In 1912 Trafford Hicks wrote a column in the Boston Globe entitled “Hints for Young Hockey Players”, where he would explain and theorize over various aspects of the game. In the January 30, 1912 issue of the Globe Hicks remarked that while he believed the Canadians were better skaters in general than their American counterparts, too much of a roving Canadian game also wasted energy from the players. Hicks also pointed out that the Canadian teams often played their best players on defense, singling out Art Ross as an example, and claimed that Ross’ “straight ahead” game was very similar to the American idea of the game.
For the 1911–12 season the players from the 1910–11 Boston Hockey Club, a group of Harvard alumni led by Winsor and Hicks, instead joined the blue and yellow coloured Boston Athletic Association, continuing playing in exhibition games against both American and Canadian opponents at the Boston Arena on 238 St. Botolph Street. The Boston AA were also known as the “Unicorns” because of its unicorn logo.
Boston Hockey Club in 1910–11, with Trafford Hicks standing at far right and Alfred Winsor standing third from the right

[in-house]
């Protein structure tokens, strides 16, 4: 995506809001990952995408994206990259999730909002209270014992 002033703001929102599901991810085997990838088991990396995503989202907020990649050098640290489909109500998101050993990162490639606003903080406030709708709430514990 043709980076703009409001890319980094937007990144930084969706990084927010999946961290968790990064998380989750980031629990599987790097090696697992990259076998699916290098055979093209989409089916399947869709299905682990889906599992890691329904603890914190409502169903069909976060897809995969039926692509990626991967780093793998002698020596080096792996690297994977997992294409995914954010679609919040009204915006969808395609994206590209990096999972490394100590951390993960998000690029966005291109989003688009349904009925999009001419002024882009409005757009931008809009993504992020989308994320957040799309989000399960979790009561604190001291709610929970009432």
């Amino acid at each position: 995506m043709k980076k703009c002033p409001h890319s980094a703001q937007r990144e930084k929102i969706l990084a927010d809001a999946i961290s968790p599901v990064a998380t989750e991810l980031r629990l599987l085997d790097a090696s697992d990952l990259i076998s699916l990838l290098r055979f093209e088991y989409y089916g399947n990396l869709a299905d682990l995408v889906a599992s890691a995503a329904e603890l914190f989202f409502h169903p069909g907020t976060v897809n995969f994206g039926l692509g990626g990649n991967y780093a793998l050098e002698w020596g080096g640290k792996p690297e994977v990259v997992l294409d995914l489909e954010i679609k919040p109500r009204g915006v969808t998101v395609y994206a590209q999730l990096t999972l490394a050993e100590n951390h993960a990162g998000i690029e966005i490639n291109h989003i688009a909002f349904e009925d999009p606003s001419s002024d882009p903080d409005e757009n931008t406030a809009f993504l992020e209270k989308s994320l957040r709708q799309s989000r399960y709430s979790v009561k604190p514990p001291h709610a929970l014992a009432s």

During the 1910–11 campaign the Boston Hockey Club had sported a winning record against Canadian competition, with six victories and two losses, defeating the Sherbrooke Saints, Halifax Crescents, Ottawa Cliffsides, Chatham Hockey Club, Montreal Westmount and Montreal Hockey Club, while losing only to the Toronto St. Michael’s and Queen’s University, with Trafford Hicks registering 14 goals in eight games. Hicks also scored four goals for the Boston Victorias – a conglomerate team made out of players from the Brae Burn Country Club, Boston Crescents and Boston Hockey Club – in a March 29, 1911 9-3 routing of the Sherbrooke Saints.
Alfred Winsor retired as a player halfway through the 1911–12 season due to injuries, aged 32, but Hicks and his teammates still held up a decent record against Canadian competition, winning five out of nine games. Boston AA won over Ottawa College, Montreal Hockey Club, Toronto University, Amherst Ramblers and the Allan Cup holding Winnipeg Victorias, and lost games to McGill University, Grand-Mère Hockey Club, Montreal Victorias and Sherbrooke Saints. Hicks himself amassed an impressive 19 goals in nine games against the Canadian opponents.